Subsequently, a light reflection preventing film 26 and electrodes 7 and 8 as shown in FIG. 2 were formed through well-known techniques, thereby completing the structure shown in FIG. 2.

In connection with the above-described fabrication process, one can properly refer to Japanese Patent Publication No. 37,308/74 published on Oct. 8, 1974 and assigned to RCA Corp. (corresponding to U.S. Ser. No. 65,154 filed on May 18, 1970) in which MOS transistors are formed on a sapphire substrate, and Japanese Patent Application Laid-Open No. 64,886/76 laid open on June 4, 1976 and assigned Sharp Co., Ltd. in which photodiodes are formed on a sapphire substrate.

The structure shown in FIG. 2 can operate in combination with the circuit arrangement shown in FIG. 1A. When in the absence of any incident light the MOS transistor switches TSl -TSn are successively turned on by sampling gate pulses from the scanning circuit SR, charges from the voltage source VO are stored in the junction capacitance CP of each associated photodiode PD. The stored charges are discharged by a photocurrent through the photodiode PD proportional to the amount of incident light irradiated thereon during when the associated switch TS is turned off. The quantity of charges equal to the discharged charges is supplied through the load resistor RL from the power supply VO when the associated switch TS is turned on by the next sampling gate pulse from the scanning circuit SR. At the same time, the quantity of the resupplied charges or the charging current through the load resistor RL is detected across the resistor RL as an output signal. Such output signals are time-sequentially derived from the photodiodes PDl -PDn through the sequential turning-on operation of the switches TSl -TSn by the shift registors SRl -SRn.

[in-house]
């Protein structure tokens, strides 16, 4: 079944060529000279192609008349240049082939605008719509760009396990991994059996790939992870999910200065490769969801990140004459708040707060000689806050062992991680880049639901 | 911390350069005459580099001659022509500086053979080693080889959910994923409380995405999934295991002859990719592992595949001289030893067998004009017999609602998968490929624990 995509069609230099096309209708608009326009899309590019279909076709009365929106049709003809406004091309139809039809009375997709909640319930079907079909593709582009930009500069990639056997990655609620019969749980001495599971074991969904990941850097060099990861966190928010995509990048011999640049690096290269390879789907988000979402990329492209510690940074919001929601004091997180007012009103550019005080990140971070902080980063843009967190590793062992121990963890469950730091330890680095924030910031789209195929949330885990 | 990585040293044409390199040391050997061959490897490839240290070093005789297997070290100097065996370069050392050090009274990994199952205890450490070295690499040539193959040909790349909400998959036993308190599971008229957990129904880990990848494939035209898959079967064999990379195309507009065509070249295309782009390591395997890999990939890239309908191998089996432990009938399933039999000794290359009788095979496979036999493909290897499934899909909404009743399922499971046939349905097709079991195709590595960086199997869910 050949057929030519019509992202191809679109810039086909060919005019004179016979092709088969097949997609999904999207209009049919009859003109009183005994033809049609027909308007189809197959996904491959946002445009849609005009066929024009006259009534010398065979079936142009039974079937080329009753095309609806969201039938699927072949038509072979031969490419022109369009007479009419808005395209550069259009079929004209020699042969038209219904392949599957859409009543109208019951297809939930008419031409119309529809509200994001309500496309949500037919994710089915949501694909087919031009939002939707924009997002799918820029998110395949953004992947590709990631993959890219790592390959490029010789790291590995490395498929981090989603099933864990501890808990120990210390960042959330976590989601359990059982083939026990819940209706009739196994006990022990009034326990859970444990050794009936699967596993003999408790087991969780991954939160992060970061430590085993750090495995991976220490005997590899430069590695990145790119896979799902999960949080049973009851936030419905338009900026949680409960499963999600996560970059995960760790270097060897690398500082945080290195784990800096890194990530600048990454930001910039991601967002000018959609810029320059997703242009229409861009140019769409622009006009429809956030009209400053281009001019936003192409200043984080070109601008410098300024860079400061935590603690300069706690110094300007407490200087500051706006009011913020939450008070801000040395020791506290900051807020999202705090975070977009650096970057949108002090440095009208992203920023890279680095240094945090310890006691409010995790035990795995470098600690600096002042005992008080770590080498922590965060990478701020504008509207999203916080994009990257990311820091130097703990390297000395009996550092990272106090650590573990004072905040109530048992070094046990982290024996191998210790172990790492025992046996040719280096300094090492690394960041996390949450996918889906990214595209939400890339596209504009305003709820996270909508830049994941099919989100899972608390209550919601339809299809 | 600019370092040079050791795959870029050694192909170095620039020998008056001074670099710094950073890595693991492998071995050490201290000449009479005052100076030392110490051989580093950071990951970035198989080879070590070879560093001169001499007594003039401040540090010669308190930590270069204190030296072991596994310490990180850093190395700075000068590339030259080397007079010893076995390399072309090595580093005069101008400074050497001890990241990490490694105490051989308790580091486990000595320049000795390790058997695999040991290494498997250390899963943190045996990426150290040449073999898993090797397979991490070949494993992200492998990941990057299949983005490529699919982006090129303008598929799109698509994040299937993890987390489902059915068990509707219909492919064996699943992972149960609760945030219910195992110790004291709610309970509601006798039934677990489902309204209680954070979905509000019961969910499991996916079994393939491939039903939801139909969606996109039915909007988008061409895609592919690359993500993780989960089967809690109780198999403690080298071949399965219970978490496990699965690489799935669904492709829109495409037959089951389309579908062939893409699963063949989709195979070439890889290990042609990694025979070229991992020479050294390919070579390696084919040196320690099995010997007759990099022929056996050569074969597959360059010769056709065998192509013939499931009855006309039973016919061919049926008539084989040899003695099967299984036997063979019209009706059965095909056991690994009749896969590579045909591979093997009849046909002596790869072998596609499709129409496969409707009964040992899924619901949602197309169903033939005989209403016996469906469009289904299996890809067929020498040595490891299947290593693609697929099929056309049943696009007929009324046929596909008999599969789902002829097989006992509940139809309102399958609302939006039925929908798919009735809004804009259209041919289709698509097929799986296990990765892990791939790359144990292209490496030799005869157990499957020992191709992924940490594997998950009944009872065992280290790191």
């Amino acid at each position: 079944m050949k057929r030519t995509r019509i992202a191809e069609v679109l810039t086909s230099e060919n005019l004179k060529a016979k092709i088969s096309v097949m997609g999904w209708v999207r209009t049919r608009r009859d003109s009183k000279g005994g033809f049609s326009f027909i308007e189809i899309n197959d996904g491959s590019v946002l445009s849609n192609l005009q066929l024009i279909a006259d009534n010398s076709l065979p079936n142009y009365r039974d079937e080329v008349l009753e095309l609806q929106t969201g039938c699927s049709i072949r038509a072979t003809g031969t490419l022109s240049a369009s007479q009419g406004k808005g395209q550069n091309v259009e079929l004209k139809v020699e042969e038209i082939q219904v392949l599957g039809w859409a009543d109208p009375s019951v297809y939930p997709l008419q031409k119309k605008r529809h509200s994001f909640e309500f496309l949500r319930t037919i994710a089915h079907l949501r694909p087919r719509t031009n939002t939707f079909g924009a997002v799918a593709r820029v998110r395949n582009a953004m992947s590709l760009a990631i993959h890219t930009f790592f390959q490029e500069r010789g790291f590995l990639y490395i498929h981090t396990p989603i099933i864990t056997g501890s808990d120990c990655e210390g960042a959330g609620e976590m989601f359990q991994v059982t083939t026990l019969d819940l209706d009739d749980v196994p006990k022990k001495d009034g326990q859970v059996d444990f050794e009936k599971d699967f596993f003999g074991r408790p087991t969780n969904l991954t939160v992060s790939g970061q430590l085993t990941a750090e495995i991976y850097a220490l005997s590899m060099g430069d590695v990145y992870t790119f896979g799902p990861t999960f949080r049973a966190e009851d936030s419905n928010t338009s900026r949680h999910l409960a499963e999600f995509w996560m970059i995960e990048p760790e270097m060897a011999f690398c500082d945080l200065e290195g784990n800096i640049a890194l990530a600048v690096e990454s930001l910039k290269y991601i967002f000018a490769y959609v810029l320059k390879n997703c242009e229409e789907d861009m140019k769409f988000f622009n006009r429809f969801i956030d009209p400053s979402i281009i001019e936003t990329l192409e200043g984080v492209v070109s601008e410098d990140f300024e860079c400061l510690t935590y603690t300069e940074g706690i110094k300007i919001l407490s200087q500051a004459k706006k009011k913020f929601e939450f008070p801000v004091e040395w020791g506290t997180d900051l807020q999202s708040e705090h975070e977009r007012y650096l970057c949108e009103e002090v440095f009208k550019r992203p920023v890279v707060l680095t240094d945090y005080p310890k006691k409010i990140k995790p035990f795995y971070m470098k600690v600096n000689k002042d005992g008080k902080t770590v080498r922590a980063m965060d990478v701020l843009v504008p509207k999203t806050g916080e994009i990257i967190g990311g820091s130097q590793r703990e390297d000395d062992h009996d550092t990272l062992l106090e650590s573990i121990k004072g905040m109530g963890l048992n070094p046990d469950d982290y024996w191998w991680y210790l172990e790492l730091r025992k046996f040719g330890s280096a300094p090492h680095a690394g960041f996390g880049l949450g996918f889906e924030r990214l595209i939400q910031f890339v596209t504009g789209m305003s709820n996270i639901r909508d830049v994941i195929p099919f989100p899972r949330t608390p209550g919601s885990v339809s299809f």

Advantages obtainable from the above-described embodiment of this invention are as follows:

(1) Since the stray capacitance CD is decreased by the reduction of pn junction area of MOS transistor and the reduction of wiring capacitance, a high signal output is available.

(2) Since an output signal can be separated from spike noises, an improved S/N ratio is provided.

(3) Since adjacent bits or couples of photodiode and MOS transistor are isolated from each other by the oxide layers 221, the signal separation between bits is improved. In the conventional structure, light excited carriers generated at or in vicinity of the area of one bit might be collected to the neighbouring bit area, whereby so-called blooming phenomenon takes place.

(4) Since the stray capacitance CD is small, the time constant of operation as a light sensor governed by the charging and discharging of the capacitance is reduced, thereby enabling high speed operation.

(5) Since adjacent bits are completely isolated from each other by the SiO2 layers 221 of narrow width, no provision of additional silicon regions for isolation are required, thereby permitting high degree of integration. In the conventional structure, an additional silicon region for isolation between adjacent bits was sometimes necessary and a relatively large spacing was required between the additional region and the active regions of the semiconductor elements since those regions are subjected to individual diffusion processes.